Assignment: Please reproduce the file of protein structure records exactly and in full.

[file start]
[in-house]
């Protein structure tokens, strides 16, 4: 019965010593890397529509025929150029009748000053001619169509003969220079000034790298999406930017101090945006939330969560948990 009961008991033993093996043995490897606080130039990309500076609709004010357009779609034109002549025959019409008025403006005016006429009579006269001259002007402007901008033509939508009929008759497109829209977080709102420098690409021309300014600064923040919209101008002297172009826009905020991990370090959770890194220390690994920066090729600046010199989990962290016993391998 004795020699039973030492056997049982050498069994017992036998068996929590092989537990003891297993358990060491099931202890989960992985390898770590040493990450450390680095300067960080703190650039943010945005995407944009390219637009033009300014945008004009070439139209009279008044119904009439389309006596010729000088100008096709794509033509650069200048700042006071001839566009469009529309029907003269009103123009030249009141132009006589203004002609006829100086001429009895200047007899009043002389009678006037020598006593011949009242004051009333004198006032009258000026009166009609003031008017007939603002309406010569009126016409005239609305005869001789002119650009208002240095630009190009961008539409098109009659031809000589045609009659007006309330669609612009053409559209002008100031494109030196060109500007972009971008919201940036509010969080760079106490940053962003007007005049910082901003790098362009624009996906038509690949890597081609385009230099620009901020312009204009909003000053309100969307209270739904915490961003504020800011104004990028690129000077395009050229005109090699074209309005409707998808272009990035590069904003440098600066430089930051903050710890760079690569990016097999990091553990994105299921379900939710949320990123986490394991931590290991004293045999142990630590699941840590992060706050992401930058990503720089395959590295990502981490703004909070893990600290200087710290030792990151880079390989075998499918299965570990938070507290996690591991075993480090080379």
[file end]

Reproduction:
[in-house]
């Protein structure tokens, strides 16, 4: 019965010593890397529509025929150029009748000053001619169509003969220079000034790298999406930017101090945006939330969560948990 009961008991033993093996043995490897606080130039990309500076609709004010357009779609034109002549025959019409008025403006005016006429009579006269001259002007402007901008033509939508009929008759497109829209977080709102420098690409021309300014600064923040919209101008002297172009826009905020991990370090959770890194220390690994920066090729600046010199989990962290016993391998 004795020699039973030492056997049982050498069994017992036998068996929590092989537990003891297993358990060491099931202890989960992985390898770590040493990450450390680095300067960080703190650039943010945005995407944009390219637009033009300014945008004009070439139209009279008044119904009439389309006596010729000088100008096709794509033509650069200048700042006071001839566009469009529309029907003269009103123009030249009141132009006589203004002609006829100086001429009895200047007899009043002389009678006037020598006593011949009242004051009333004198006032009258000026009166009609003031008017007939603002309406010569009126016409005239609305005869001789002119650009208002240095630009190009961008539409098109009659031809000589045609009659007006309330669609612009053409559209002008100031494109030196060109500007972009971008919201940036509010969080760079106490940053962003007007005049910082901003790098362009624009996906038509690949890597081609385009230099620009901020312009204009909003000053309100969307209270739904915490961003504020800011104004990028690129000077395009050229005109090699074209309005409707998808272009990035590069904003440098600066430089930051903050710890760079690569990016097999990091553990994105299921379900939710949320990123986490394991931590290991004293045999142990630590699941840590992060706050992401930058990503720089395959590295990502981490703004909070893990600290200087710290030792990151880079390989075998499918299965570990938070507290996690591991075993480090080379």